YSD First Thesis Show Opens . . . The first Yale School of Drama thesis show of 2014-15 goes up this week. Third-year director Sara Holdren presents Mikhail Bulgakov’s The Master and Margarita, a mercurial and elusive play, metaphysical, satirical, and challenging, involving the Devil’s visit to Moscow under Stalin, the travails of a writer—called simply “the Master”—under a police state, and his love affair with his muse, Margarita, as well as the Master’s ongoing concerns in attempting to stage, without censorship, his theatrical treatment of Yeshua before Pilate—for a society “officially” atheist.
While “common in Russia,” Holdren says, productions of the play—which was written as a novel by Bulgakov and subsequently adapted for stage—are not easy to come by in the U.S. In part, that has to do with the vexed history of the text itself: having begun the work in 1928, Bulgakov burned the first version in despair of its seeing the light of day, then painstakingly rewrote it beginning in 1931, finishing it, essentially, in 1936, though he was still working on it at his death in 1940. A censored version of the novel was published in 1966-67. A complete version appeared in 1973, and the most authoritative version not until 1989. Stage adaptations have been ongoing since 1971. The YSD production uses the adaptation by Edward Kemp, dating from 2004, for a theatrical festival in the UK.
Directing students in YSD propose two possible thesis shows, then one is selected by the committee. Holdren’s other proposal was a better-known Russian classic, Chekhov’s Three Sisters. Why Russians? I asked. After a second, Holdren gave a ready reply: “because of the combination of humor with the fearlessness of their emotional scale.” Holdren values the combined darkness and absurdist humor in their works, which she likened to Beckett. M&M, she points out, “isn’t afraid of unwieldy ideas and unabashed spectacle.” Bulgakov’s masterpiece references another masterpiece—and a very unwieldy “theatrical” work in itself—Goethe’s Faust, and Holdren found inspiration for her project in Goethe’s “Prologue” to his monumental story of a scholar’s pact with the devil for the sake of unfettered experience and knowledge. In the Prologue, a director, a playwright and a comedian (or actor) debate how best to stage such a work, with the director favoring spectacle, the playwright ideas, and the actor, as mediator, insisting on both. That, for Holdren, is what a production of M&M should strive for as well.
The show does involve spectacle: there is the devil and his uncanny retinue—including a giant, talking cat called Behemoth—as well as segments in an unworldly space, and segments set in the Jerusalem of the Master’s play, and segments occurring in the social and political reality of Bulgakov’s time. Holdren feels her production is blessed in its cast, and combines, in her crew and collaborators, “adventurous talents willing to go anywhere,” able to translate all these worlds, ingeniously present in Kemp’s adaptation, to the stage at the Iseman. Holdren says her collaborators are “all I could ask for” and allow her “to work the way I love to work.” I got a peek at the set—which includes a runway up into the stadium seating—and it involves a rotating “turntable” portion, a spiral staircase, and a very modernistic design—recalling the Russian art movement of the Twenties, Constructivism—that may well be the most striking set I’ve seen at the Iseman.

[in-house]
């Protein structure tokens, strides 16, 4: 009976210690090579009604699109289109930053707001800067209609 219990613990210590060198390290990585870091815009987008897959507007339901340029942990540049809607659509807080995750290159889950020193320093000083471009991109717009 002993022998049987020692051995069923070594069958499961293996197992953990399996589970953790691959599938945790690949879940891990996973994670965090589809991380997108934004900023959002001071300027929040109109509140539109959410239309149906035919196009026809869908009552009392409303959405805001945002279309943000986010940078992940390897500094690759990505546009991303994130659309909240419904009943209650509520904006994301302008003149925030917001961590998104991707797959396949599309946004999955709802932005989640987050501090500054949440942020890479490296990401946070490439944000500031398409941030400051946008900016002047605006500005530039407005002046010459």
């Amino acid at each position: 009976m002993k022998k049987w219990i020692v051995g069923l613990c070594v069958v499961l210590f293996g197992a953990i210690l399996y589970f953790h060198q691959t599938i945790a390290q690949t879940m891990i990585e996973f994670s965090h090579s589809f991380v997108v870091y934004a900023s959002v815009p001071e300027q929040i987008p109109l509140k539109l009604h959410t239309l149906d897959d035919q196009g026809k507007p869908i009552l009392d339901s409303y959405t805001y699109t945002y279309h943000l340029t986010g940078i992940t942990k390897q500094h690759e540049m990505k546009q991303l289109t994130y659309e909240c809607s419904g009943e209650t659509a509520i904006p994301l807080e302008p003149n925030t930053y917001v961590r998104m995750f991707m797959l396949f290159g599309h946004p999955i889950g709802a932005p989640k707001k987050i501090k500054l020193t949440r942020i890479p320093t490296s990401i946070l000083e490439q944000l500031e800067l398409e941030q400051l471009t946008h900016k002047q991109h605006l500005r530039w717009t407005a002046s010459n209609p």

Holdren finds the themes of the play very relevant to our times, in which ideological differences and faith-based differences, as well as racial and historical divides, continue to bedevil mankind. Bulgakov wrote under fear, without the freedom to give his ideas fullest expression in public. His novel is a brave statement in favor of, in Holdren’s view, “compassion and forgiveness,” and of love, not only as the very real love story between the Master and Margarita (who trades her soul to Satan to save the Master’s life), but of “love as a world-saving force.” For Holdren, the play has a “sad happy ending,” and she admits “every time at the end I cry.” The tears, we might say, are not those of mourning or loss, but of commitment to the vision of human possibility, and to our chances for salvation. Like most great world-spanning works in the Western canon, Bulgakov’s play—along with Dante’s Commedia and Goethe’s Faust and Milton’s Paradise Lost—renders the human condition not as tragedy but as a spectacular comedy of ideas and of love.
The Master and Margarita By Mikhail Bulgakov Adapted by Edward Kemp Directed by Sara Holdren
Dramaturg: Helen C. Jaksch; Set Designer: Christopher Thompson; Costume Designer: Fabian Fidel Aguilar; Lighting Designer: Andrew F. Griffin; Projections Designer: Rasean Davonte Johnson; Sound Designer: Sinan Zafar
Yale School of Drama Iseman Theater October 21-25, 2014